Farmer was an American jazz trumpeter and flugelhorn player. He also played flumpet, a trumpet–flugelhorn combination specially designed for him. He started to play the piano in elementary school in Phoenix, Arizona, before settling on trumpet at the age of 13, and began playing professionally while in high school.
Farmer moved to Los Angeles in 1945 with his double-bassist twin brother Addison, attending a music-oriented school, where he received music instruction and met other developing musicians. He subsequently moved to New York, where he performed and recorded with musicians such as Horace Silver, Sonny Rollins and Gigi Gryce, and became known principally as a bebop player.
Retuning to Los Angeles, Farmer was engaging in studio recording and the recording of his composition “Farmer’s Market” in 1952 brought him greater attention. During the 1950s, Farmer was featured in recordings by leading arrangers in a wide range of styles and was much in demand because of his reputation for being able to play anything.
In the 1960s, Farmer made several tours to Europe and in 1968 settled in Vienna. He began appearing with the Kenny Clarke/Francy Boland Big Band with many well-known American and European musicians. He also played alongside well-known expatriates such as Dexter Gordon and Ben Webster. From the early 1990s, Farmer had a second house in New York and divided his time between Vienna and the US. He continued performing on both sides of the Atlantic and recorded extensively as a leader throughout his later career, including classical music with US and European orchestras.
Biography by Mike Rose
Les Tomkins interviewed Art Farmer twice, in 1965 and 1988. Farmer talks about the many bands and musicians he played with and notes the Lionel Hampton band where he was part of a trumpet section with Clifford Brown and Quincy Jones. In the third interview, trumpeter Ron Simmonds writes an appreciation of fellow trumpeter, Art Farmer.
|Interview date||1st January 2000|
|Interview source||Jazz Professional|
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Sometimes it seems so easy—it seems like the music is just flowing through you. It’s coming not from you but right through you; you’re just on instrument—it’s just there. And you can’t make these times happen; so you have to enjoy them when they do happen, but you can’t wait for them to happen, either, you know. You have to go ahead and play your horn. You have to be in a position for these minutes to happen—and when they don‘t, there’s no need to cry about it, because you never know anyway. It might happen the next day.
At the time Art Farmer spoke these words he was living in Vienna. He led a quintet there for several years, travelling frequently to the USA for recordings and the occasional jazz festival. In Vienna he built a practice room in his house. The immediate proximity of his neighbours had made it impossible to practise in New York: now he could do so for up to seven hours a day.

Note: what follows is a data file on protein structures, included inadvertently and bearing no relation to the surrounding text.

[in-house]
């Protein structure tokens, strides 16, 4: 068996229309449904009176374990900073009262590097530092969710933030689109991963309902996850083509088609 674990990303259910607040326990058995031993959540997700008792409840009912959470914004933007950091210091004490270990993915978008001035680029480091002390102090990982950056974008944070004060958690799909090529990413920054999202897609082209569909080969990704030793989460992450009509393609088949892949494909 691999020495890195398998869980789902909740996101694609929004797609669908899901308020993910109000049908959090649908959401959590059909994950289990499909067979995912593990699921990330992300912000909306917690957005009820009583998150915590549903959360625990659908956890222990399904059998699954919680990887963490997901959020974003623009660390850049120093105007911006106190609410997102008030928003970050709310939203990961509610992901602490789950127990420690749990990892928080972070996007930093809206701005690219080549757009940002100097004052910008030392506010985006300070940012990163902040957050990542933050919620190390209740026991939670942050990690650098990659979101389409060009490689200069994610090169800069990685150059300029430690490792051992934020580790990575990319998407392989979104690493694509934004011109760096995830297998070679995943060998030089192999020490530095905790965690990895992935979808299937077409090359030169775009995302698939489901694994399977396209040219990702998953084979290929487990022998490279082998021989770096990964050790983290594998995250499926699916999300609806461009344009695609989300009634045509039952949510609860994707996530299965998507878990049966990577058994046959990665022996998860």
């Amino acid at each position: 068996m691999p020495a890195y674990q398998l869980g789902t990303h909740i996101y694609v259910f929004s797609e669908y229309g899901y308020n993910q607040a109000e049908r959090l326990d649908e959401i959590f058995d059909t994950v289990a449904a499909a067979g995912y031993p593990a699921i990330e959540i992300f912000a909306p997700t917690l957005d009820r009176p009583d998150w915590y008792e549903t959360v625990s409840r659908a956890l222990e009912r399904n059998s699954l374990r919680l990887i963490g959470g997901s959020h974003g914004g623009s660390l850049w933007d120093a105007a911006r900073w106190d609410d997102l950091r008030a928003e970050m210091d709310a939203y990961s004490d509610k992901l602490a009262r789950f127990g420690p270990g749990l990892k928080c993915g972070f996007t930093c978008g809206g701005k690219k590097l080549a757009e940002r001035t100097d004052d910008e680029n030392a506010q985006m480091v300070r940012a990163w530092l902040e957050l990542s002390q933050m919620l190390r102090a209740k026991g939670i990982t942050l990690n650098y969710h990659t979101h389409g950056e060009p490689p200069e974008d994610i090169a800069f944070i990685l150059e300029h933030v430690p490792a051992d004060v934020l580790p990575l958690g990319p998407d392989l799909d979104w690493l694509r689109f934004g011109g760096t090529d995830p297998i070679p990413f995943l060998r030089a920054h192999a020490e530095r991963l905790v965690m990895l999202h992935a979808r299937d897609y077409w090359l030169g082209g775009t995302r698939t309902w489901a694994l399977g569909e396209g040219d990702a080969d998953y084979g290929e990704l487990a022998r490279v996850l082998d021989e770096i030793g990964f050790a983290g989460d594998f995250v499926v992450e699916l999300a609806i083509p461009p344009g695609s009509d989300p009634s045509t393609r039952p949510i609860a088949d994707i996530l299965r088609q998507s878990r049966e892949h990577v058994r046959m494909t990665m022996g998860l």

Since coming to Europe he had played regularly in Germany with Peter Herbolzheimer’s Rhythm Combination & Brass. Of the RCB band he had this to say. “Of course, that was an outstanding ensemble concept, with rhythm and brass—that was what I would call a hot band! Around that same time I was also playing with the Kenny Clarke–Francy Boland band. In fact, one night I played with both bands! It was on a festival—when one went on, I went there; then the next one went on, and I just went back up again.”
I played in the Herbolzheimer band for over ten years (says Ron Simmonds) and Art was standing right beside me throughout. Can you imagine that? To play with him and be able to listen to him for all that time? The other two trumpets were Ack van Rooyen and Palle Mikkelborg, sometimes Alan Botschinsky or Dusko Goykovich came instead of Palle. It was a dream section.
Some of the conditions we played in were less than ideal. In Onkel Po’s Jazz Club in Hamburg, for instance, we had to stand on orange boxes in lieu of a proper podium. I used to think: Here is Art Farmer, one of the greatest trumpet players in the world, and he has to stand on an orange box to play! It was so dark in there that one of the trombones had a candle on his stand in order to see the music.
With a section full of such outstanding players the solos had to be shared out. When Art took a solo he sometimes amazed me by playing only a few quiet notes, with quite long silences between some of them. I used to think: What is he doing? When I heard the playbacks they were always perfect. Everything he did was perfect.
In the big band he was superb, but the best I ever heard him was together with Gerry Mulligan again, playing Festive Minor on one of our jazz galas.
Soft spoken at all times, only once did I ever hear Art raise his voice in anger. Travelling to a festival in Ljubljana, Art boarded the wrong plane in Vienna and landed in Budapest at midnight. Without the necessary visa he was not allowed to leave the arrival hall and became locked in when the building closed. He spent the night in pitch darkness trying to sleep on a bench in the completely deserted airport. Next day he flew to Ljubljana and let off steam in a big way. The sight of the rest of the band around him convulsed with laughter did little to cool him down.
Art was always immaculate in every way, in appearance and his playing. He was a beautiful man and a perfect musician, his playing full of soul and feeling. It was always sheer heaven just listening to him. Ron Simmonds
Copyright © 2000 Ron Simmonds. All Rights Reserved